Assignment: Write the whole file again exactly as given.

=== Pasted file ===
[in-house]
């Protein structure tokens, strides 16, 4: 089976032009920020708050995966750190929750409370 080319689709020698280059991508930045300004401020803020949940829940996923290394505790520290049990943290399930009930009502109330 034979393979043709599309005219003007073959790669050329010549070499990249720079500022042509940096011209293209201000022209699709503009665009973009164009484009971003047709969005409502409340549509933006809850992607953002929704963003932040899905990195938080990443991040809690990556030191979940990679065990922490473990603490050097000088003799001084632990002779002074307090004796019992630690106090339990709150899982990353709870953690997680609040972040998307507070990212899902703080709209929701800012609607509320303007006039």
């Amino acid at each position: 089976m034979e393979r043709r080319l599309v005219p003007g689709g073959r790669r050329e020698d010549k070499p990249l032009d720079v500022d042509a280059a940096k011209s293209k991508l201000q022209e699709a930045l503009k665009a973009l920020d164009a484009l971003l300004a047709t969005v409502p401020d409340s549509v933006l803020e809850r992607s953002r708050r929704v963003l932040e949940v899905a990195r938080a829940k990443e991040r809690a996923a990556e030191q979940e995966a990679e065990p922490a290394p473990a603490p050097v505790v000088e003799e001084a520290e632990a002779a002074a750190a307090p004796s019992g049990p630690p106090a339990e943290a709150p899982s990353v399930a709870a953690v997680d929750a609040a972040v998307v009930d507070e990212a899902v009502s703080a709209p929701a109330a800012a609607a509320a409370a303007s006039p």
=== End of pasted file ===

[in-house]
């Protein structure tokens, strides 16, 4: 089976032009920020708050995966750190929750409370 080319689709020698280059991508930045300004401020803020949940829940996923290394505790520290049990943290399930009930009502109330 034979393979043709599309005219003007073959790669050329010549070499990249720079500022042509940096011209293209201000022209699709503009665009973009164009484009971003047709969005409502409340549509933006809850992607953002929704963003932040899905990195938080990443991040809690990556030191979940990679065990922490473990603490050097000088003799001084632990002779002074307090004796019992630690106090339990709150899982990353709870953690997680609040972040998307507070990212899902703080709209929701800012609607509320303007006039």
């Amino acid at each position: 089976m034979e393979r043709r080319l599309v005219p003007g689709g073959r790669r050329e020698d010549k070499p990249l032009d720079v500022d042509a280059a940096k011209s293209k991508l201000q022209e699709a930045l503009k665009a973009l920020d164009a484009l971003l300004a047709t969005v409502p401020d409340s549509v933006l803020e809850r992607s953002r708050r929704v963003l932040e949940v899905a990195r938080a829940k990443e991040r809690a996923a990556e030191q979940e995966a990679e065990p922490a290394p473990a603490p050097v505790v000088e003799e001084a520290e632990a002779a002074a750190a307090p004796s019992g049990p630690p106090a339990e943290a709150p899982s990353v399930a709870a953690v997680d929750a609040a972040v998307v009930d507070e990212a899902v009502s703080a709209p929701a109330a800012a609607a509320a409370a303007s006039p």